Second, for you husbands and fathers, this is another great way to lead your families. Maybe share prayer requests/concerns/praises at the dinner table. Spend some time praying for each other. Doesn’t have to be long. Find time to pray with your wife. Fiercely pursue and protect the oneness that God calls you to as a couple.

(A couple of resources that you might find helpful…ACTS (adoration, confession, thanksgiving, supplication), prayer guides on YouVersion/bible.com, Ken Boa’s Handbook to Prayer (praying scripture), Psalms as prayers.)

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This post is based on a sermon from our UN/Stuck: A Season for Discipleship series. Download the podcast at: Central Christian Church Main Service, or follow us on Facebook, Instagram, YouTube or Twitter: @ccclancaster

Daily Devotion

Hebrews 5.11-14

Paul says it this way in Romans 12.2, “…do not be conformed to this world, but be transformed by the renewing of your mind, so that you may prove what the will of God is, that which is good and acceptable and perfect.” By spending quality time in God’s Word every day, the Spirit takes the truth that we have read and begins to transform us, so that whatever the situation, we can discern what it is that God would have us do.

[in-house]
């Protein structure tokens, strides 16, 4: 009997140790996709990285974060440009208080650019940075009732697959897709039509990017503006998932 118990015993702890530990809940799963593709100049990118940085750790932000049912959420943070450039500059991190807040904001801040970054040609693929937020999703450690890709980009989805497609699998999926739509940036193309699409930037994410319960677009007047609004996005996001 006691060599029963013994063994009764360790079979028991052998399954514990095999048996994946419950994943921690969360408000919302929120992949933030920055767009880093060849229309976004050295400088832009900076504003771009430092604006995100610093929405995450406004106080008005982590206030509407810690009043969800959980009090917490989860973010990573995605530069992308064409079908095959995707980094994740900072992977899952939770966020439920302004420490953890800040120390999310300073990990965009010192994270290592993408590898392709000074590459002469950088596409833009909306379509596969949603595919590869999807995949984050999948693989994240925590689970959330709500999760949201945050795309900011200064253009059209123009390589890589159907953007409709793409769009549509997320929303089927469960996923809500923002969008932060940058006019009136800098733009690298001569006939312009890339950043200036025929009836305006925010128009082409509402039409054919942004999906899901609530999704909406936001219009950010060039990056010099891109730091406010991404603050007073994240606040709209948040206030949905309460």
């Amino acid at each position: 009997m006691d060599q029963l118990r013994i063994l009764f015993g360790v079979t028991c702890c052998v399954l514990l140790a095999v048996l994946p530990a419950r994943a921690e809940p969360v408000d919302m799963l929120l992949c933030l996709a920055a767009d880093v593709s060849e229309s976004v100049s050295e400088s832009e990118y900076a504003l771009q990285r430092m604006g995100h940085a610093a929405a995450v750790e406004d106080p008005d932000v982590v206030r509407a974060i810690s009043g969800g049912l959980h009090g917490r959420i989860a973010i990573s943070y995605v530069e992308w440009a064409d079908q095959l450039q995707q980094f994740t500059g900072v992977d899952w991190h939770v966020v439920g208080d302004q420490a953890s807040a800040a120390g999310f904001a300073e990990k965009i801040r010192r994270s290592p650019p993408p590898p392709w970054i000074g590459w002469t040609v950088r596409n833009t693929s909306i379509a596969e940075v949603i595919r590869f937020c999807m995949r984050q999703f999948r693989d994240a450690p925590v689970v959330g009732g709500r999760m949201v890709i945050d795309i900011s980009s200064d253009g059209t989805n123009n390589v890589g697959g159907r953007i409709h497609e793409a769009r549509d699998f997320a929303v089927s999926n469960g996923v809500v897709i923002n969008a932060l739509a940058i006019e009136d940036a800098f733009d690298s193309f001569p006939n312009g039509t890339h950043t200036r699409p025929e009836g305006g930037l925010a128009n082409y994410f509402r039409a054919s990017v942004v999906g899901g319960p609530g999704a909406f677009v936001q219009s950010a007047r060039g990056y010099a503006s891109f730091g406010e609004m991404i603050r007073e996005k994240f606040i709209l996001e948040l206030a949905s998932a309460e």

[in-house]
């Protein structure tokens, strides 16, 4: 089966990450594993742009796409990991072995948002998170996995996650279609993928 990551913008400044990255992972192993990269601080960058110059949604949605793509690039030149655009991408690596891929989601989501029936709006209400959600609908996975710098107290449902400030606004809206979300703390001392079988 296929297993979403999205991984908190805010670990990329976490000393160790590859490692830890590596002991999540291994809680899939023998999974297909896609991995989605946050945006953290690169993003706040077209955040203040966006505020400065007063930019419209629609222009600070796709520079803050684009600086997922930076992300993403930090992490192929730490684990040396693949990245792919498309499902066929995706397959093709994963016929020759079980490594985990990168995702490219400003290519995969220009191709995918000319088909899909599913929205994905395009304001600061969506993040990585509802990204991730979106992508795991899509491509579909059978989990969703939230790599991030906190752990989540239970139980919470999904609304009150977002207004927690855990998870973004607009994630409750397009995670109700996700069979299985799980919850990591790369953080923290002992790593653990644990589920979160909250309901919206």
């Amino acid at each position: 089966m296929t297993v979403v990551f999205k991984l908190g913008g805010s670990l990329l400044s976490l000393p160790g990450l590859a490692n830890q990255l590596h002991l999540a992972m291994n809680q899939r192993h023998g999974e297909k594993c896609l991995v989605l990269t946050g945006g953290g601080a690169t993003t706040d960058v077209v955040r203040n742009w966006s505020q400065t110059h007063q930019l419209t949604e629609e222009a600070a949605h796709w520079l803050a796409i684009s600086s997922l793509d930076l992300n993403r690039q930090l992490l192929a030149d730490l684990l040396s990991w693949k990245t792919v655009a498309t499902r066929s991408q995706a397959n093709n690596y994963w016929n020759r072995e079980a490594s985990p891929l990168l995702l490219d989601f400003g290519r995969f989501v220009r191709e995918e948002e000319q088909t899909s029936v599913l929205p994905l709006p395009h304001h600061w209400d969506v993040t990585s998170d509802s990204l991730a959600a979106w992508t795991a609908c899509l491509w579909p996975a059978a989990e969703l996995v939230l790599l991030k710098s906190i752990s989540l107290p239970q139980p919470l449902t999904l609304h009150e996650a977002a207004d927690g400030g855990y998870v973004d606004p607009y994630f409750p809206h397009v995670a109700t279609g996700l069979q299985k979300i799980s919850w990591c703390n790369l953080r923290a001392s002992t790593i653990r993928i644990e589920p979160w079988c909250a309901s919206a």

There is no such thing as pause or neutral in life. We are either growing or not, progressing or regressing. We can train our bodies…we can go to the gym, we can eat right, etc., and we will see progress. We will get stronger, faster, more agile. But if you skip going to the gym for a time, or running or riding your bike, or whatever your exercise of choice, you will quickly find out how much you’ve lost. The same is true intellectually. If we stop learning, our brains begin to shrink. Emotionally, if we withdraw from people, we lose the ability to relate. I think we’ve all experienced those things over the last several months in lockdown. If we don’t use it, we lose it. The same is true spiritually…if we are not growing spiritually then we are shrinking. We are moving backward. We are losing whatever ground we may at one time have gained.